For Immediate Release:
June 10, 2009
Paul Fidalgo, communications director
(301) 270-4616 email@example.com
Turnout in Tuesday's fiercely fought Democratic gubernatorial primary was only 6.3% of registered voters and about 5.5% of eligible voters. Despite big spending, media attention and the ability for voters of all political stripes to participate (due to Virginia's "semi-open" primary system), an overwhelming majority of active Democrats did not participate in their party's nomination for governor.
Tuesday's contest comes just one week after gubernatorial primaries in New Jersey which saw very low levels of participation as well. "Turnout in non-presidential primaries continues to disappoint, with the latest numbers from Virginia and New Jersey underscoring the problem," said FairVote executive director Rob Richie. "Yet under our current rules, primaries eliminate most potential voter choice and effectively determine the winners of most legislative elections."
Though Tuesday's turnout in Virginia was higher than expected, the bar is set very low. In 2005 3.98% of registered voters participated in the Republican gubernatorial primary and 2.62% voted in the Democratic primary for lieutenant governor, while the hard-fought 2006 Democratic senatorial primary drew only 3.45%. Though participation was more widely spread in state assembly races this year, the highest level of participation topped out at a mere 14.5%. When such a tiny portion of the Virginia electorate is choosing nominees for state offices, the results may not reflect the will of the far more numerous voters going to the polls in November. This is of particular concern when one party dominates and a nominee faces no serious opposition in a general election, as is usually the case for legislative seats at the state level and the U.S. Congress.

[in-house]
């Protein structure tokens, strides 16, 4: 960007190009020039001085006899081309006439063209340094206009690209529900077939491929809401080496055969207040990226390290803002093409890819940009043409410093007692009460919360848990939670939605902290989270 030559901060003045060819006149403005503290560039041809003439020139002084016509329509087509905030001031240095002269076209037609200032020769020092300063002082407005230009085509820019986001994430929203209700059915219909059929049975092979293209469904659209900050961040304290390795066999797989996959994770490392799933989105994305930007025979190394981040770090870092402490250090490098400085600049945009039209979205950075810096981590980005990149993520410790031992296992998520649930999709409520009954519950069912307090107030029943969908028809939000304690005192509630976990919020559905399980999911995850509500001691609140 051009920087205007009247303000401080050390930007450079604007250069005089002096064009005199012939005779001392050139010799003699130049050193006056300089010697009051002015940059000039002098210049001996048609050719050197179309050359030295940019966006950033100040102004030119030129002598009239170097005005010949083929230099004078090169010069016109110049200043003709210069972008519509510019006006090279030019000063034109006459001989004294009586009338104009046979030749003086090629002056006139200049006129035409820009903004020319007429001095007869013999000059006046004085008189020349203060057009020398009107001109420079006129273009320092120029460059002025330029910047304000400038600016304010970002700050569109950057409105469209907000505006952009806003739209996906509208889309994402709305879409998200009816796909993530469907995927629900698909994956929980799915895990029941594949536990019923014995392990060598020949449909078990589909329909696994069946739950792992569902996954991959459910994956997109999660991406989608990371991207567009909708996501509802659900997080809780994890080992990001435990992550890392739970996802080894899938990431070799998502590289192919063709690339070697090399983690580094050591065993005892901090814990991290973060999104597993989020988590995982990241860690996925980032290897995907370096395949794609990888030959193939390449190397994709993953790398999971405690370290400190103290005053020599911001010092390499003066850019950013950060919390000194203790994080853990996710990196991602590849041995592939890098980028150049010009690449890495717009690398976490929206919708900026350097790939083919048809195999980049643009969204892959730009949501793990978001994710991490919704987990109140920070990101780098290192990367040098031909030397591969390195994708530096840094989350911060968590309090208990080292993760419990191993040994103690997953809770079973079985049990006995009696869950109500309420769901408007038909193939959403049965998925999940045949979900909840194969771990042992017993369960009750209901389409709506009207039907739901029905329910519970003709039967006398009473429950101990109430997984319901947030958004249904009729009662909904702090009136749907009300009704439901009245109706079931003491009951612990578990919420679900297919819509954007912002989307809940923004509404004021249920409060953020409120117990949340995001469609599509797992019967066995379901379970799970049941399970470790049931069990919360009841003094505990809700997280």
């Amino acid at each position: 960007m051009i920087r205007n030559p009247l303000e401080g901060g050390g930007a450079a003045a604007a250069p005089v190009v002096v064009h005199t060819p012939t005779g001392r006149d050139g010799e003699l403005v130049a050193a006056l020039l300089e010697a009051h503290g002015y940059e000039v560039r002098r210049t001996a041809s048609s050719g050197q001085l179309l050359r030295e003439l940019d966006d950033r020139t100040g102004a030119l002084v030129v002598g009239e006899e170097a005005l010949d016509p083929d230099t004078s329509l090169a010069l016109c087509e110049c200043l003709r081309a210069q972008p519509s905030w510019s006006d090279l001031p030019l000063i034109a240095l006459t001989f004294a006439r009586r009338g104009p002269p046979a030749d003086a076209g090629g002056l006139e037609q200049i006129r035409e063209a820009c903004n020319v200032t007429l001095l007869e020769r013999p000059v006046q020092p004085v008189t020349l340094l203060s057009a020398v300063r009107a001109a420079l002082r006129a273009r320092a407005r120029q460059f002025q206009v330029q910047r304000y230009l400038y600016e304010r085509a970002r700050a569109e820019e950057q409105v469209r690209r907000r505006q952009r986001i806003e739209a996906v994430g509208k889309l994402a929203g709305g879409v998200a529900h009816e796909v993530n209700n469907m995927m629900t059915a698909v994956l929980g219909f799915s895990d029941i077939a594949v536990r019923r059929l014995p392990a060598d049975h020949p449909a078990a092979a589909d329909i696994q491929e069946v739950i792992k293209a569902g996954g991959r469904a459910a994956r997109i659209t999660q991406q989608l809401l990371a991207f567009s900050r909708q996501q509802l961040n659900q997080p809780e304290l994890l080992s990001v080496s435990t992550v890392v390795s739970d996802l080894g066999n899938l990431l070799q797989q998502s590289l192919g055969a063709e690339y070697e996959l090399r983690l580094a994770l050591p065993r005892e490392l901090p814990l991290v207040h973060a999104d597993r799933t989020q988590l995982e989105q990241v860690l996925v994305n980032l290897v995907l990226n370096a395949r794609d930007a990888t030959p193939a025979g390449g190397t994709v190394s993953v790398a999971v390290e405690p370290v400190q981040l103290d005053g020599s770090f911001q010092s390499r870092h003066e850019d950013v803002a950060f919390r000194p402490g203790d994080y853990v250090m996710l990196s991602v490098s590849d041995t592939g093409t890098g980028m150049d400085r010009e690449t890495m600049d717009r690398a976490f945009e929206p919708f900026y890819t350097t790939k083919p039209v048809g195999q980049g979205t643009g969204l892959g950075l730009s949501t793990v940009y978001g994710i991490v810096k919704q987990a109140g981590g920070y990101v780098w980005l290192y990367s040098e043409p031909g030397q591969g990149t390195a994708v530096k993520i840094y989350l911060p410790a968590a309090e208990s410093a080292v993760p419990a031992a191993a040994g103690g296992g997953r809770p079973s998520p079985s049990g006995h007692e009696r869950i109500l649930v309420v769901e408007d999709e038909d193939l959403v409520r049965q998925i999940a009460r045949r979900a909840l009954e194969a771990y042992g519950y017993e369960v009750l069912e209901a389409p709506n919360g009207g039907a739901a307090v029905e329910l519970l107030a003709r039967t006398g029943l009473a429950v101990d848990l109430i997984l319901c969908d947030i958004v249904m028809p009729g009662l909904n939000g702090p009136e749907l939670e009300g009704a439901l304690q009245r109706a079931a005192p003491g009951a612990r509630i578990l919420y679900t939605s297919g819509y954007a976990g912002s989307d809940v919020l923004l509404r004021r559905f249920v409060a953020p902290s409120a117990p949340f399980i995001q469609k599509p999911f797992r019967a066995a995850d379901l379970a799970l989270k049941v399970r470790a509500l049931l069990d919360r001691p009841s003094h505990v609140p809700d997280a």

"It's time to take a fresh look at the way we hold elections so that we can ensure full and secure access to the polls, ensure voters are informed about the candidates and provide more meaningful choices in general elections," said Richie. "This year's tiny uptick in turnout should not be cause for reassurance. Virginia should consider establishing a commission to study the problem in order to find practical and innovative solutions - solutions like instant runoff voting to help ensure majority support for winning candidates, proportional voting systems that provide fair representation in legislatures, and other reforms that will spur would-be voters to take part in their democracy."
Established in 1992, FairVote is a nonprofit, nonpartisan organization that educates and enlivens discourse on how best to achieve a democracy that respects every voice and every vote. We pursue innovative research, strategic outreach and civic education in order to promote fair access to political participation, fair elections with transparent election administration and meaningful choices, and fair representation grounded in majority rule and proportional representation for all. For more information, contact communications director Paul Fidalgo at firstname.lastname@example.org or (301) 270-4616.